by David Butler
In a story entitled ‘Wolf Point’, an ethereal and troubled outsider has brought a ‘grubby purity’ into the life of the protagonist, a loner named Peter who works as a forester. It’s a striking oxymoron, and not a bad approximation for the effect of Louise Kennedy’s prose style in these gritty tales of misfits living largely in the Badlands of Ireland’s northwest.
Kennedy’s imagery has a commensurate toughness to it, the language is unshowy but precise, the verbs energetic, often onomatopoeic: ‘A gull screaks overhead’ while ‘deep in the marram grass, little things witter and fuss’; elsewhere ‘a hare flumped about’; crabs in a crate ‘fizzled’; while in the title story, a donkey trapped in the ruin of a show house ‘pawed and snattered, and a flume of shit hit the wall behind it’ – several pages later, ‘the animal shimmied and clopped, colliding with walls and doorframes.’
The eye to physical detail throughout the collection is remarkable, with an unexpected word frequently doing much of the work – we’ve surely all met the laconic surfer Tim Gallagher in ‘What the Birds Heard’, ‘wearing a sleeveless wetsuit, a mottling of sun damage on his shoulders and arms.’
Outwardly, the characters that inhabit these borderlands are as tough and terse as the drumlin landscape they inhabit.
Several of the stories which are loosely linked – ‘Hunter-Gatherers’, ‘Imbolc’, ‘Belladonna’ – give a composite picture of an unforgiving, liminal, not to say lawless society not a million miles from the Ozark of Daniel Woodrell or the Wyoming of Annie Proulx. Woodrell’s Ree Dolly would have been proud of the resourcefulness by which the teenage Northerner, Róisín, turns the tables on a classroom tormentor in ‘Belladonna’.
The title story, which also opens the collection, sets the environmental tone.
Not since Conor O’Callaghan’s remarkable debut novel, Nothing on Earth (2016), has the ghost estate—those stillborn cubs of the Celtic Tiger—been put to such effect.
The abandoned and largely looted building site, on which Sarah has been abandoned by a bankrupt husband, becomes a metonym for the corruption of an entire society gone rotten on speculative capitalism and unsecured loans.
In this post-Boom hinterland, illness and untimely death abound, as if the infection of the body-politic has somehow invaded the personal (Mike McCormack achieves a similar effect in his monologue novel, Solar Bones). If infertility is the root cause of separation in ‘What the Birds Heard’, a fatal crash in which an eight-year-old knocked down by a van is remembered as a ‘rusty smear on the window’ causes the breach in ‘Once Upon a Pair of Wheels’. In ‘Hands’, Jason, the ‘seventh son’ who, according to his parasitic mother ‘has the gift’, is left impotent when faced with his girlfriend’s child’s painful illness; in ‘Powder’, a woman embarks on a journey around Ireland with the ashes of her ‘almost’ fiancé who died of a heart attack, in the company of his American mother; while in the harrowing and darkly funny ‘Beyond Carthage’, two friends endure a misguided holiday in out-of-season Tunisia, one of whom is learning to cope with the ugly aftermath of a mastectomy – it is typical of Kennedy’s admirable restraint that she doesn’t labour a suggestive parallel with the Roman ruins which close the story.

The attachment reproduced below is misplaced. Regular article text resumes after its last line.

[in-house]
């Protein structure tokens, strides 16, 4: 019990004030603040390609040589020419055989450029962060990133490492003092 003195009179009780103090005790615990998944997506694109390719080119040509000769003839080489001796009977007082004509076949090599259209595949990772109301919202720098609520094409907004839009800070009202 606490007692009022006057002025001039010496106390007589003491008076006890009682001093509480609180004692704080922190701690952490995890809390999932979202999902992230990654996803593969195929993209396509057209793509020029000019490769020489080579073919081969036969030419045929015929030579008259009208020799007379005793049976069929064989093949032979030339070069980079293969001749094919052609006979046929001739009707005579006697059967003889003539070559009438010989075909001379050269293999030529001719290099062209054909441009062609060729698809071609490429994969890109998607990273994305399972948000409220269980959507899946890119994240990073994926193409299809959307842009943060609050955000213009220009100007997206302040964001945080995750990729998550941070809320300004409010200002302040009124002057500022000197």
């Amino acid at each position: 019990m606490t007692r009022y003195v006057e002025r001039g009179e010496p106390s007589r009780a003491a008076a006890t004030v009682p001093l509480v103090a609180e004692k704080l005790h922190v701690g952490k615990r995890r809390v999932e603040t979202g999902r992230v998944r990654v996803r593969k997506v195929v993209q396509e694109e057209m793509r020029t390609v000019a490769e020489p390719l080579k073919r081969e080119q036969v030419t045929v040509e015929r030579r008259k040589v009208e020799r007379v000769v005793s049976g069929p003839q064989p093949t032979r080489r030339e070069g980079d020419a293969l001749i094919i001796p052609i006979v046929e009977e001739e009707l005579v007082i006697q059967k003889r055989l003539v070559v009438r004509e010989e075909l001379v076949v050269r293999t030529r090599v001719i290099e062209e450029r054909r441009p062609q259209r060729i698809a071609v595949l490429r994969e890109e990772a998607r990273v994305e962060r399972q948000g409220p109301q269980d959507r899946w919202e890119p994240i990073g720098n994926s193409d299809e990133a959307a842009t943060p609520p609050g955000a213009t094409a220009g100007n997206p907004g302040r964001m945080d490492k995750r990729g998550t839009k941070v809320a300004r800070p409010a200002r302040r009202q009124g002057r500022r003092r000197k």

Kennedy is originally from Holywood, Co Down, so it’s not unexpected that the Troubles and their aftermath should figure in this collection.
One of the most haunting stories is ‘In Silhouette’, in which, over a lifetime glimpsed in fragments, a woman hoards newspaper clippings and images relating to a soldier whom her late brother had helped abduct and kill. In the equally outstanding ‘Sparing the Heather’, the story centres around the search for the body of one of the ‘disappeared’. ‘Hunger’, which is not in the collection – it features in recent hundred story compendium The Art of the Glimpse – could almost be a companion piece to ‘Belladonna’, though with the 1981 Hunger Strikes as context.
With several notable exceptions – Jason in ‘Hands’ and Peter in ‘Wolf Point’ are both sensitive, paternal souls – the men who inhabit the Badlands of The End of the World is a Cul de Sac are hard-edged, reticent, misogynistic, and with a decidedly cruel streak when it comes to nature. In ‘Imbolc’, when the heavily pregnant Elaine discovers her husband Liam in flagrante delicto with a teenage farmhand, he ‘held her gaze, a look of hatred on his face’. In ‘Brittle Things’, a lobster fisherman nicknamed ‘Dan the Man’ twists the claws off crabs before tossing them alive back into the sea, much to his partner, Ciara’s horror; in ‘Hunter-Gatherers’, the female hare that so fascinates Siobhán at the story’s opening is first shot, then skinned in front of her by her partner, Sid – he’d been organising a pheasant-shooting bloodbath for most of the day.
If all the above sounds like it should make for grim reading, far from being miserable or jaundiced, the stories are leavened with an earthy gallow’s humour. One woman is ‘Connaught’s answer to Lauren Bacall’, another marvellously resembles ‘Nancy Regan in an am dram production of a Tennessee Williams play.’ As a short story collection, The End of the World is a Cul de Sac is to be celebrated and reread; as a debut collection, it’s right up there with Claire Keegan’s Antarctica, Kevin Barry’s There Are Little Kingdoms, Colin Barrett’s Young Skins and Danielle McLaughlin’s Dinosaurs on Other Planets.
David Butler is a novelist, short story writer, playwright and poet. He is the author of City of Dis (New Island), and All the Barbaric Glass (Doire Press). His forthcoming collection Liffey Sequence will be published by Doire Press.